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Tomato Cannery Tackles Tough Water-Reuse Issues

Processing tomatoes destined for a cannery: Click here for photo caption.
Processing tomatoes destined for a cannery.

Freshly harvested fruits and vegetables, packed into cans, glass jars, or aseptic packs, are convenient and nutritious.

But America’s canneries—as well as juice-processing plants and wineries—need lots of clean, fresh water to wash and process field, orchard, and vineyard harvests.

What to do with all that water after it’s been used for these jobs is becoming a monumental problem for many food processors nationwide. Strict environmental regulations make some of yesterday’s disposal choices no longer an option.

Agricultural Research Service salinity experts at the George E. Brown, Jr., U.S. Salinity Laboratory in Riverside, California, have jumped in to help develop economical, Earth-friendly ways to manage the used water. Three soil scientists—Don Suarez and Pete Shouse, with ARS, and Scott Lesch, with the University of California-Riverside—have teamed with the Sacramento-based California League of Food Processors to apply the best science-based water-management practices to solving processors’ water-reuse problems.

Right now, they’re determining how a major California cannery might get more value from wash water that’s left after processing plump, field-fresh tomatoes. The cannery uses the wastewater to irrigate forage that’s fed to beef cattle.

The Riverside salinity team is an apt choice for the project: The factory uses a form of salt—sodium hydroxide or potassium hydroxide—to loosen tomatoes from their tightly attached skins. Some of that salt of course ends up in the wastewater.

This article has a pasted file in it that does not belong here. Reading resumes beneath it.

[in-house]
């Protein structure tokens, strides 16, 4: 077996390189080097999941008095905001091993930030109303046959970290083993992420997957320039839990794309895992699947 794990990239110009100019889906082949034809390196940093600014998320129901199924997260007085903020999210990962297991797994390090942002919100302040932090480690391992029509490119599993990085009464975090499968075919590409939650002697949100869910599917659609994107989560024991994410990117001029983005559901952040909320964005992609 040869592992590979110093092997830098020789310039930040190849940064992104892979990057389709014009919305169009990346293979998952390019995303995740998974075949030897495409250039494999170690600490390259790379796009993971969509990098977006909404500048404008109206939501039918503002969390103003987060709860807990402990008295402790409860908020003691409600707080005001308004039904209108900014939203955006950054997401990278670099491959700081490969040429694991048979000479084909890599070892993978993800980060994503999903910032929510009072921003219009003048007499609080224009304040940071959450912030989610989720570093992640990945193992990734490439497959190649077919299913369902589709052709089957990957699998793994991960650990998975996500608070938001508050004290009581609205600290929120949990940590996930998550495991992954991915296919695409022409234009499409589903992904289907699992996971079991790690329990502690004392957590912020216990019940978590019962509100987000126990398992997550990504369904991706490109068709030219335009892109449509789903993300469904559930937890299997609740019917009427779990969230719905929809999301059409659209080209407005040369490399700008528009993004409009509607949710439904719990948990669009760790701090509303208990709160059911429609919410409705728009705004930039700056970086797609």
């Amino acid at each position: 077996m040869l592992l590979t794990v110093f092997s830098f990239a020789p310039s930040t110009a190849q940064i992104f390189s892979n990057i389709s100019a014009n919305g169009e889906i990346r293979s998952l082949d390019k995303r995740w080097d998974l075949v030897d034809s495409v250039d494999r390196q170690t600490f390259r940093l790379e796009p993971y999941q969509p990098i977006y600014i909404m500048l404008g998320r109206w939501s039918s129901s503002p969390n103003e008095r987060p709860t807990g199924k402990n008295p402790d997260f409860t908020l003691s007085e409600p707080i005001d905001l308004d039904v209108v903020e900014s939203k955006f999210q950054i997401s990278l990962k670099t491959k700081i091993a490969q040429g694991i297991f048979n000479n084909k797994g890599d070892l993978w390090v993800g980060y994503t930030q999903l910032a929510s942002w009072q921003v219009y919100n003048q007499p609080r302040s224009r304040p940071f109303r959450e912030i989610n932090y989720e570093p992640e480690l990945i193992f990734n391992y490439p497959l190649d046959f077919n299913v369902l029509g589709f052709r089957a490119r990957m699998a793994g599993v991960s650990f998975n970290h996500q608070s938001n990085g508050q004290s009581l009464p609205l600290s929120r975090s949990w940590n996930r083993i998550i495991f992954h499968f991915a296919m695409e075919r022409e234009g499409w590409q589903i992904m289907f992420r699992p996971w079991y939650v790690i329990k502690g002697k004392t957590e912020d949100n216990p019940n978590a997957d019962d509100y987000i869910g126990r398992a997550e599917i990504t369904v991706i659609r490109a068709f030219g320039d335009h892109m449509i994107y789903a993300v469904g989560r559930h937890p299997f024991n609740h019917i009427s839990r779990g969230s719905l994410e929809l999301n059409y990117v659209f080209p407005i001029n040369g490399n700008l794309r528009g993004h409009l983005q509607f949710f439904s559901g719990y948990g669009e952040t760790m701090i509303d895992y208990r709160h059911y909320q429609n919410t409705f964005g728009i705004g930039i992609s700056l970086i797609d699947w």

As one way to add value to the wastewater, Suarez hopes to eventually replace today’s forage crop with higher value alfalfa for feeding to dairy cattle.

The scientists have already used the lab’s own technology—known as “electromagnetic salinity profiling”—and its accompanying software package to map the salinity levels of the wastewater-irrigated fields. From analyzing the maps, they’ve determined the best sites for taking the soil-chemistry samples needed to determine levels of other potential troublemakers—like boron—that could leach into the underground water supply,

“We’ve found several spots that have a sodium adsorption ratio, or SAR, of higher than 15,” says Shouse. “Our experience has been that crop production is likely to be only marginal, at best, on sites with a SAR of 15 or higher.”

Some areas have a hard, sodic crust on the soil surface. “It’s difficult for seeds to sprout through that crust,” Shouse says. What’s more, the crust impedes infiltration, making it tricky for irrigation water to reach plant roots. These areas of the field can be made productive by making management changes, such as adding gypsum or other soil amendments.

“We’re also looking at how often and how uniformly water is applied,” says Suarez. Irrigating more often—without overwatering the plants—can help prevent the soil from drying and cracking, he says. Cracks can serve as direct channels to groundwater and can thus exacerbate unwanted leaching.

“Improved irrigation uniformity,” he explains, “ensures that equal amounts of water are going to all areas of the field. It helps to prevent leaching, increases crop yields, and avoids wasting water. Improving infiltration rates in the sodic portions of the field will also increase uniformity of water infiltration across the field.

“These aren’t new ideas,” Suarez points out, “but the water-reuse collaboration with the League is new and is a first for ARS.

“We want to demonstrate that instead of being a disposal burden and a liability, the used water is really an asset—a valuable resource.”—By Marcia Wood, Agricultural Research Service Information Staff.

This research is part of Water Availability and Watershed Management, an ARS national program (#211) described on the World Wide Web at

Donald L. Suarez and Peter J. Shouse are with the USDA-ARS George E. Brown, Jr., U.S. Salinity Laboratory, 450 W. Big Springs Rd., Riverside, CA 92501; phone (951) 369-4815 (Suarez), (951) 369-4849 (Shouse), fax (951) 342-4960.

"Tomato Cannery Tackles Tough Water-Reuse Issues" was published in the January 2009 issue of Agricultural Research magazine.

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